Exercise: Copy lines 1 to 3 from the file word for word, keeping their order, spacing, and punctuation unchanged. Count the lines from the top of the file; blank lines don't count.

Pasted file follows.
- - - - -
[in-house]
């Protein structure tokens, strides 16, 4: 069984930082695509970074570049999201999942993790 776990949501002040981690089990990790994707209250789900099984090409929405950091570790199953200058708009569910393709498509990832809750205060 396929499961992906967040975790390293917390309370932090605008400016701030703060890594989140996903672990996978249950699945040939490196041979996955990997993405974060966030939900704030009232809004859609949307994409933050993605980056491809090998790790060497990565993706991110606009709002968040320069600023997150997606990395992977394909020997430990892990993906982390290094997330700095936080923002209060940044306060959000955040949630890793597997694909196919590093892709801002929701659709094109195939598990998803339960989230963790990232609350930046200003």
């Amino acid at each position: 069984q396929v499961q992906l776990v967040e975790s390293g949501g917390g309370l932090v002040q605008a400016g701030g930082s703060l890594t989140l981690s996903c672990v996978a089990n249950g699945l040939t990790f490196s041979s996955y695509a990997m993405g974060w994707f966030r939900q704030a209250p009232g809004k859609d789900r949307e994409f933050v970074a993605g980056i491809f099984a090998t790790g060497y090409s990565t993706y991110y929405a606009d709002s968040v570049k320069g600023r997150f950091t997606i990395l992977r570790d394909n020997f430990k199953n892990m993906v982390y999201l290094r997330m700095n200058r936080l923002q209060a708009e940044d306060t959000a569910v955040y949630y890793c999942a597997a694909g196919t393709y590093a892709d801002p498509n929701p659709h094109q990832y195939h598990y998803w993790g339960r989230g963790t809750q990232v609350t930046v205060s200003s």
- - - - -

[in-house]
């Protein structure tokens, strides 16, 4: 069984930082695509970074570049999201999942993790 776990949501002040981690089990990790994707209250789900099984090409929405950091570790199953200058708009569910393709498509990832809750205060 396929499961992906967040975790390293917390309370932090605008400016701030703060890594989140996903672990996978249950699945040939490196041979996955990997993405974060966030939900704030009232809004859609949307994409933050993605980056491809090998790790060497990565993706991110606009709002968040320069600023997150997606990395992977394909020997430990892990993906982390290094997330700095936080923002209060940044306060959000955040949630890793597997694909196919590093892709801002929701659709094109195939598990998803339960989230963790990232609350930046200003």
């Amino acid at each position: 069984q396929v499961q992906l776990v967040e975790s390293g949501g917390g309370l932090v002040q605008a400016g701030g930082s703060l890594t989140l981690s996903c672990v996978a089990n249950g699945l040939t990790f490196s041979s996955y695509a990997m993405g974060w994707f966030r939900q704030a209250p009232g809004k859609d789900r949307e994409f933050v970074a993605g980056i491809f099984a090998t790790g060497y090409s990565t993706y991110y929405a606009d709002s968040v570049k320069g600023r997150f950091t997606i990395l992977r570790d394909n020997f430990k199953n892990m993906v982390y999201l290094r997330m700095n200058r936080l923002q209060a708009e940044d306060t959000a569910v955040y949630y890793c999942a597997a694909g196919t393709y590093a892709d801002p498509n929701p659709h094109q990832y195939h598990y998803w993790g339960r989230g963790t809750q990232v609350t930046v205060s200003s």